DUBLIN(Reuters) - Irish manufacturing sector growth hit a two-year high in August, a survey showed on Friday, as firms’ expansion into more markets and securing of new business added to signs that the booming economy is showing few signs of slowing down.
Ireland has had the best performing economy in the European Union since 2014 and economists say continued jobs, wage and consumption growth back up government forecasts for a further 4.3 percent expansion in gross domestic product this year.
Business surveys have been similarly supportive and the Investec Purchasing Managers’ index rose to 56.1 in August from 54.6 a month earlier, reaching the highest level since July 2015, well above the 50 mark separating growth from contraction.
While Ireland is particularly vulnerable to Brexit due to its close trading links with Britain, manufacturers are proving increasingly resilient to any early impact with the sub-index measuring new export orders rising to 55.6 from 54.6 in July.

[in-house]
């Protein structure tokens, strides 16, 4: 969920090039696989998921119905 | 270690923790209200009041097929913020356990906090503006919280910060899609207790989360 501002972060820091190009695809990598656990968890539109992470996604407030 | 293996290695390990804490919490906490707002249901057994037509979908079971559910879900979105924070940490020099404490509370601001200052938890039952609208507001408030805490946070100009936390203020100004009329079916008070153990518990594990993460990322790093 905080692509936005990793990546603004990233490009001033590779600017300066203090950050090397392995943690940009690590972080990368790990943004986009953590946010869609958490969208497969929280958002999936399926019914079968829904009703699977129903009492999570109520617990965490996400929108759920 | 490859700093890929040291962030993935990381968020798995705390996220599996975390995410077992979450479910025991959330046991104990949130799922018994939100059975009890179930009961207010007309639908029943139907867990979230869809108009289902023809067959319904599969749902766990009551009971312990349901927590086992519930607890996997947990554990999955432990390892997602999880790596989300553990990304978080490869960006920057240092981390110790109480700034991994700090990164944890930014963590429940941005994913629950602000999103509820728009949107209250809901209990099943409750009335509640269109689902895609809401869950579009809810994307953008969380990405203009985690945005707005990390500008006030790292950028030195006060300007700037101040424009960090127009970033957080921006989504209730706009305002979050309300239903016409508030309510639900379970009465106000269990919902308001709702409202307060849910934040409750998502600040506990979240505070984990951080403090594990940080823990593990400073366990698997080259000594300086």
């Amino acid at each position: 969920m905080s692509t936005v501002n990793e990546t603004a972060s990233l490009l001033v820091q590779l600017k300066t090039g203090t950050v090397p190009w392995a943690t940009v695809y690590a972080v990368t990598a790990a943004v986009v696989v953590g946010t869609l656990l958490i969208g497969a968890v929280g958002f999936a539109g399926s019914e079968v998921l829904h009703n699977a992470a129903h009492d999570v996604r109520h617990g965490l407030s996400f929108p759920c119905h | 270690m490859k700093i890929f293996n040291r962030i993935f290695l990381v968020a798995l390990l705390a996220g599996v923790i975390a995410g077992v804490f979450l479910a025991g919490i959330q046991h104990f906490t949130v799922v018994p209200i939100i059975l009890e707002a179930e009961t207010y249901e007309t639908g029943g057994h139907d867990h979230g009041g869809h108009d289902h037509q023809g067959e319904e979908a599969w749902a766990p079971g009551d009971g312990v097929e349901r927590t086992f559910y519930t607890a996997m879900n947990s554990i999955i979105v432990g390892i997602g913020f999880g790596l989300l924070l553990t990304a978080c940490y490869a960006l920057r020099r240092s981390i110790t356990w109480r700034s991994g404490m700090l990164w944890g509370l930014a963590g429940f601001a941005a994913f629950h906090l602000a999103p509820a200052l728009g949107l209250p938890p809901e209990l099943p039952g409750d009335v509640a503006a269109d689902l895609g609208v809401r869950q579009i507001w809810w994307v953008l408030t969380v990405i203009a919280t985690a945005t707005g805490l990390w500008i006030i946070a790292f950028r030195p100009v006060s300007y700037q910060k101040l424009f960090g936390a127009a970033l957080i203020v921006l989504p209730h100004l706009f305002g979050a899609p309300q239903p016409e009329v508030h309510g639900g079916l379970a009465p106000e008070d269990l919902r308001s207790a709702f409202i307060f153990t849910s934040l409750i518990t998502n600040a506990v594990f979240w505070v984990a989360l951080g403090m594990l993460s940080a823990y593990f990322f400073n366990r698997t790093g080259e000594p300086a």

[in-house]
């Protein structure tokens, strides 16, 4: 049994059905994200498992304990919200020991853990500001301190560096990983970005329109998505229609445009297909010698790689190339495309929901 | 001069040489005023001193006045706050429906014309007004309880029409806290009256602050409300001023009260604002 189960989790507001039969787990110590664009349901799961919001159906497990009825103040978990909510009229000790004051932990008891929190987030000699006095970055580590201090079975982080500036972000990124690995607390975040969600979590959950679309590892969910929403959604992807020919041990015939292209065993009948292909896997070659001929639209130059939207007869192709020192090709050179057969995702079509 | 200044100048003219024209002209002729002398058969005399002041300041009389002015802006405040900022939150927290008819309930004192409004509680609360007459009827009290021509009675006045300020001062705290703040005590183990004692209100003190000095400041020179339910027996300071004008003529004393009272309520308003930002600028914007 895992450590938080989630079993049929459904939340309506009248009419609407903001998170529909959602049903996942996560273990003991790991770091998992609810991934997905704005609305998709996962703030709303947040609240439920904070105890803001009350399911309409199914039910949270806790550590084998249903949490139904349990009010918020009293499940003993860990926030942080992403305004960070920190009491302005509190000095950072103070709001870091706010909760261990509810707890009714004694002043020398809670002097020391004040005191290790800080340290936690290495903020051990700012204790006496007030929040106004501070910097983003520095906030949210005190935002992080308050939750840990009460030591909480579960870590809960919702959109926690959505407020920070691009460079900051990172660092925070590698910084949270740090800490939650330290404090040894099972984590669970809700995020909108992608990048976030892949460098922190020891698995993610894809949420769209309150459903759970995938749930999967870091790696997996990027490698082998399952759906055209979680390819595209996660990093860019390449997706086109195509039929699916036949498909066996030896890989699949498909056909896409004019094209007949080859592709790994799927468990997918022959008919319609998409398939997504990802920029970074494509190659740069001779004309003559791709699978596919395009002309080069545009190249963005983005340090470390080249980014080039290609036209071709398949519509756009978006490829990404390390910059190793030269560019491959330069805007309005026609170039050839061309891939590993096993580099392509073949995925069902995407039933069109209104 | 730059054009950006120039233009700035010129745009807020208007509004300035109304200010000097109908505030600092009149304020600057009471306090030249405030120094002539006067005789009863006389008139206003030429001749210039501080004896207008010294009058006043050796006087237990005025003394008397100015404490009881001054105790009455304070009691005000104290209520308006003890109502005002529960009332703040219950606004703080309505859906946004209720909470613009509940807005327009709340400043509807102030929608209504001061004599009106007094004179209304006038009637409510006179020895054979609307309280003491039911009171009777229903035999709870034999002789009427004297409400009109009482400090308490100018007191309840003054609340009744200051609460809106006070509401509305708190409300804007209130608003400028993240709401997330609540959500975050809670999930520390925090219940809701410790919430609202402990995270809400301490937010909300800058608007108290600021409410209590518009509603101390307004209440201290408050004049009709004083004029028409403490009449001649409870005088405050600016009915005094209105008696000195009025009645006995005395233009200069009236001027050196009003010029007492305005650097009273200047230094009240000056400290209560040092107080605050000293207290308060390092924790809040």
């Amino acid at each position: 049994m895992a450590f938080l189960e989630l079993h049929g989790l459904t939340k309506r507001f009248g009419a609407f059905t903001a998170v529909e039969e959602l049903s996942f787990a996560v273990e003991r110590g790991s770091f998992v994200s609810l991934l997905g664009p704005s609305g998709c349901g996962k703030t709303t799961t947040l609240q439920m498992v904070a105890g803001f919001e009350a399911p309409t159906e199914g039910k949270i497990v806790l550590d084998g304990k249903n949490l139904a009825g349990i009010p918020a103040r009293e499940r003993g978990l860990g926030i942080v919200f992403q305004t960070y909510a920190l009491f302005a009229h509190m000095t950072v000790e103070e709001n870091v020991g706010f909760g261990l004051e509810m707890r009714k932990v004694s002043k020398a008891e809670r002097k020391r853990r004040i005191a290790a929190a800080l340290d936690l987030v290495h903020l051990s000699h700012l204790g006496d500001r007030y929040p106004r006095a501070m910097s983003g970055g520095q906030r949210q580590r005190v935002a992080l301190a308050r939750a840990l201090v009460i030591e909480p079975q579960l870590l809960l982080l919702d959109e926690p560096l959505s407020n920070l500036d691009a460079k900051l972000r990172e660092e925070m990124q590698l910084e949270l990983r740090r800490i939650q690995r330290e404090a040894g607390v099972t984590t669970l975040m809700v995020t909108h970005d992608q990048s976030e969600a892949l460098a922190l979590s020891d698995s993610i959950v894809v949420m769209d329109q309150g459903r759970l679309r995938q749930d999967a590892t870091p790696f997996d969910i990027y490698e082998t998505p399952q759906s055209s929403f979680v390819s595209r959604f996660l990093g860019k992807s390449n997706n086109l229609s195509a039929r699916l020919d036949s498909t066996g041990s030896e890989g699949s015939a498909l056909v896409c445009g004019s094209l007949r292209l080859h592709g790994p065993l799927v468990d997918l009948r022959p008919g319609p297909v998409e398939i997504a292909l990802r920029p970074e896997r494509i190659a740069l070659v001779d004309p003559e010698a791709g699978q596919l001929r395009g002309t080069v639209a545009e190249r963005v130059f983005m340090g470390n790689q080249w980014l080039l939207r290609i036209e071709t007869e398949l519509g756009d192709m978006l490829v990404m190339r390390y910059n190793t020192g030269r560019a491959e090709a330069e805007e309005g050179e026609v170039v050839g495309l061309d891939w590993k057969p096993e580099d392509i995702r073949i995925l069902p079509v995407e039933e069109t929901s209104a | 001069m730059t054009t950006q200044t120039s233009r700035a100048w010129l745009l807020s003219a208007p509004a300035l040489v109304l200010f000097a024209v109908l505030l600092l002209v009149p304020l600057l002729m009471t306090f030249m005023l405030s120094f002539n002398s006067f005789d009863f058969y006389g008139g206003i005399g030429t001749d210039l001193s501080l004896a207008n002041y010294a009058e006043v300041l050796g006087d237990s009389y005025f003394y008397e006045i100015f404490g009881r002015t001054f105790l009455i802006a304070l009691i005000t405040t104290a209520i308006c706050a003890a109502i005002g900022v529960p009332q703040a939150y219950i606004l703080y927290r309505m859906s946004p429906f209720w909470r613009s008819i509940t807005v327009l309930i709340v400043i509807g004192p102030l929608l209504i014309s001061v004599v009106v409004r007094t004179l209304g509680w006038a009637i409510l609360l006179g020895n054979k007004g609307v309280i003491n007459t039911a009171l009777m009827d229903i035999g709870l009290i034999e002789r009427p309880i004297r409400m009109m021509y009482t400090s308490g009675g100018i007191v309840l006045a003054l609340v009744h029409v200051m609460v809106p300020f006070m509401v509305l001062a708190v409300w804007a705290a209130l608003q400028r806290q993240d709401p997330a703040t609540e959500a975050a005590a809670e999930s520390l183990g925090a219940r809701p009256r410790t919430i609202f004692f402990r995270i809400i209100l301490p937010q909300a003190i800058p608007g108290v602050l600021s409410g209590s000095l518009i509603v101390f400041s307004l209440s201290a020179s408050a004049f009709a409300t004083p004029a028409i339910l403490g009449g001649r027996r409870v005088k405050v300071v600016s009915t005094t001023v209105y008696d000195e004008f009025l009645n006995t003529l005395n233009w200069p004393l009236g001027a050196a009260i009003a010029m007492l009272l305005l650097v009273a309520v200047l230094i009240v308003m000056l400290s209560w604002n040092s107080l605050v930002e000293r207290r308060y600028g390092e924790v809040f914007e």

Export orders contracted for the first time in three years ahead of last year’s Brexit referendum but the sector has recovered and grown strongly all year.
“Panellists linked the uptick in growth in new export orders to the securing of new customers and success in international markets,” Investec Ireland chief economist Philip O‘Sullivan said.
“Given the improving international economic backdrop, we think that Irish manufacturing firms are right to be upbeat about the outlook.”